God saved His greatest tests of Abraham for a time of life that many today would regard as the “golden years of retirement.” A key doctrine of the gospel is “he that shall endure unto the end, the same shall be saved” (Mark 13:13). When Abraham was 100 and Sarah 90, their only son was miraculously born to them. They reared Isaac in love and righteousness. Sometime before Sarah’s death at the age of 127 (Genesis 23:1), God gave Abraham the greatest test of faith: “Take now thy son, thine only son Isaac, whom thou lovest, and get thee into the land of Moriah; and offer him there for a burnt offering” (Genesis 22:2). According to a Christian Sunday school curriculum provided by David Cook publishers: “The site where traditionally Abraham offered Isaac is now the site of the Dome of the Rock, a beautiful Muslim mosque. Only a short distance away on a higher point of the same hill (Mount Moriah), is Calvary (” (“Isaac: Child of the promise and heir of the promises,” Church News, archive, May 7, 1994).
It is impossible to know the anguish that Abraham felt upon receiving this command. We know that he “rose up early in the morning, … and took two of his young men with him, and Isaac his son, … and went unto the place which God had told him” (Genesis 22:3). Abraham was faithfully obedient.
Additionally, Isaac was willingly obedient. In many modern depictions, Isaac is portrayed as being a young boy. Several biblical studies, however, suggest that Isaac was more likely a strong young man (30 to 37 years-old) who could have resisted had he chosen to do so (see David C. Cook, “Isaac: Child of the promise and heir of the promises”; “How old was Isaac when Abraham was asked by the lord sacrifice him” LDS Doctrinal Studies, 2010; “The Sacrifice of Isaac,” Jewish Encyclopedia, 1906). A physical evidence of Isaac’s strength is that all of the wood needed for the burnt offering was laid upon Isaac (Genesis 22:6). Just as Jesus bore his own cross (John 19:17), Isaac carried the means of his own sacrifice. It is also not improbable that Isaac was aware of his father’s personal history of traumatic trials, and Isaac wanted to see if he could faithfully follow in his father’s footsteps.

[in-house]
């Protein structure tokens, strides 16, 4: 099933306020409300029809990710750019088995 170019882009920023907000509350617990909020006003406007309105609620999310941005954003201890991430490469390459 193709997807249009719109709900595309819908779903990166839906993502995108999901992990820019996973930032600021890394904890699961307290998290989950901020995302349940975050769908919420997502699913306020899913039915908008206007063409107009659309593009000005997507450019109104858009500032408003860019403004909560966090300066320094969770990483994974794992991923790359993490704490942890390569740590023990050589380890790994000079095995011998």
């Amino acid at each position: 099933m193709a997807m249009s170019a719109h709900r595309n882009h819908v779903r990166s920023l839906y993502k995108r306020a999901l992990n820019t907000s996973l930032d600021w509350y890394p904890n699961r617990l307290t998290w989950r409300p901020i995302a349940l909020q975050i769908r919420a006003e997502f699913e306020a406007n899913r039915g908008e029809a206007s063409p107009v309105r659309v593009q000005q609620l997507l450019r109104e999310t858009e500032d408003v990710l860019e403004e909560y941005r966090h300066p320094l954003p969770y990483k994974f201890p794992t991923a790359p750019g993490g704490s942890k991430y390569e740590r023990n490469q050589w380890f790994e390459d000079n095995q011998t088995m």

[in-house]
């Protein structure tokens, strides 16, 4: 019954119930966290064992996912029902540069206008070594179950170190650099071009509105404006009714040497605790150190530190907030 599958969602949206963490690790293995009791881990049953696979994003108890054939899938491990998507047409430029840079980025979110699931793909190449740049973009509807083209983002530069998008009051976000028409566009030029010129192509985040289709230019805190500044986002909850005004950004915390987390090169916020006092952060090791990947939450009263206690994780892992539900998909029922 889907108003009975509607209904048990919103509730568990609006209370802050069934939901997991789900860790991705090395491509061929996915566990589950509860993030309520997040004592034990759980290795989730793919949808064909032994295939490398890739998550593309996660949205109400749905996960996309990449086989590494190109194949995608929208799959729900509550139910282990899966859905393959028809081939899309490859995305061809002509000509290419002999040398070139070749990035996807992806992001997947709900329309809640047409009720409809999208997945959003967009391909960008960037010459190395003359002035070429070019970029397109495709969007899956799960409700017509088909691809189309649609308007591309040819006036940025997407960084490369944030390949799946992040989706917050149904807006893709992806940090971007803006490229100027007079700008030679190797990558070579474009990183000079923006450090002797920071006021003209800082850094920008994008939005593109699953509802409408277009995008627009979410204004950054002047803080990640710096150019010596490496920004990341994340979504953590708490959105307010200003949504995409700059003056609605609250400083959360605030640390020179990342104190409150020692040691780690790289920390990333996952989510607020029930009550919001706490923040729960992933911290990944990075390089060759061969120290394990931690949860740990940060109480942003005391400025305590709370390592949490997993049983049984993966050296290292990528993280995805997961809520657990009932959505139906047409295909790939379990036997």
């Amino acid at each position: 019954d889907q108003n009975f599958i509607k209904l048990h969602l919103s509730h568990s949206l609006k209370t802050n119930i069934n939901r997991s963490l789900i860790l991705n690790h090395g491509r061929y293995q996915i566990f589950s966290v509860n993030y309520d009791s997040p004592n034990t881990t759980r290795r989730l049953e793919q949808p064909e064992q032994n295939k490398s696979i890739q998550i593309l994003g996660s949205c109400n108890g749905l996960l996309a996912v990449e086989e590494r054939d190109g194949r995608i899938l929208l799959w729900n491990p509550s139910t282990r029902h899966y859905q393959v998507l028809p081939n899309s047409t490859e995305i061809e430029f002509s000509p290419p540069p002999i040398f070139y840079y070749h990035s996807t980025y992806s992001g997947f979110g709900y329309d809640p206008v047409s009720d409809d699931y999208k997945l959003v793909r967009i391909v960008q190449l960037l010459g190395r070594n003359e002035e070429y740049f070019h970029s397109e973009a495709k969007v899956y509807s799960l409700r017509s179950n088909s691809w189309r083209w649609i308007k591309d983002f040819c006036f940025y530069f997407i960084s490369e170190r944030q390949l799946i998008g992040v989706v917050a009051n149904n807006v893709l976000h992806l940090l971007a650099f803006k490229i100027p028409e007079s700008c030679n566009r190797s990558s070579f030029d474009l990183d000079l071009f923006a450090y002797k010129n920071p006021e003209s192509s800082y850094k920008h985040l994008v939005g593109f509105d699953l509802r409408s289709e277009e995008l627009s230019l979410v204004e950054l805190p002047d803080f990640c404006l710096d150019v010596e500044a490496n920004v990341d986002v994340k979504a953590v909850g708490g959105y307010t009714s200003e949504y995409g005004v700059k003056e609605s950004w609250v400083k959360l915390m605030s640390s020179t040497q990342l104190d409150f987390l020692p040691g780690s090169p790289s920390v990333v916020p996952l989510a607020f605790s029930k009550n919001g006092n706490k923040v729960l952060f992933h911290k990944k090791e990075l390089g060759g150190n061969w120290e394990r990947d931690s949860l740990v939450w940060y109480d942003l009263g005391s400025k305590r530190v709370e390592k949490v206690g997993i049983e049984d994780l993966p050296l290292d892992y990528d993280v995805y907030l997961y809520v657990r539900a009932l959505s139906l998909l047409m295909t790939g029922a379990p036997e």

Isaac did have such faith, for as Abraham “stretched forth his hand, and took the knife to slay his son … the angel of the Lord called unto him out of heaven … And he said, Lay not thine hand upon the lad, neither do thou any thing unto him: for now I know that thou fearest God” (Genesis 22:10-12). From the faithful examples of both Abraham and Isaac incalculable spiritual lessons had been taught and a divine sacrifice foreshadowed.
Do We Likewise Fear and Love God?
The question above is something we all need to ponder. Elder D. Todd Christofferson of the Quorum of the Twelve Apostles has explained, “we generally interpret the word fear as ‘respect’ or ‘reverence’ or ‘love’; that is, the fear of God means the love of God or respect for him and His law. …We should so love and reverence Him that we fear doing anything wrong in His sight” (“A Sense of the Sacred,” [Church Educational System fireside for young adults, Nov. 7, 2004], 8; speeches.byu.edu). We cannot save ourselves; we must faithfully rely on the Mediator.
Abraham and Isaac teach us the importance of Christ’s great atoning sacrifice. As latter-day Apostles have testified: “He gave His life to atone for the sins of all mankind. His was a great vicarious gift in behalf of all who would ever live upon the earth” (“The Living Christ: The Testimony of the Apostles,” Ensign, Apr. 2000, 2).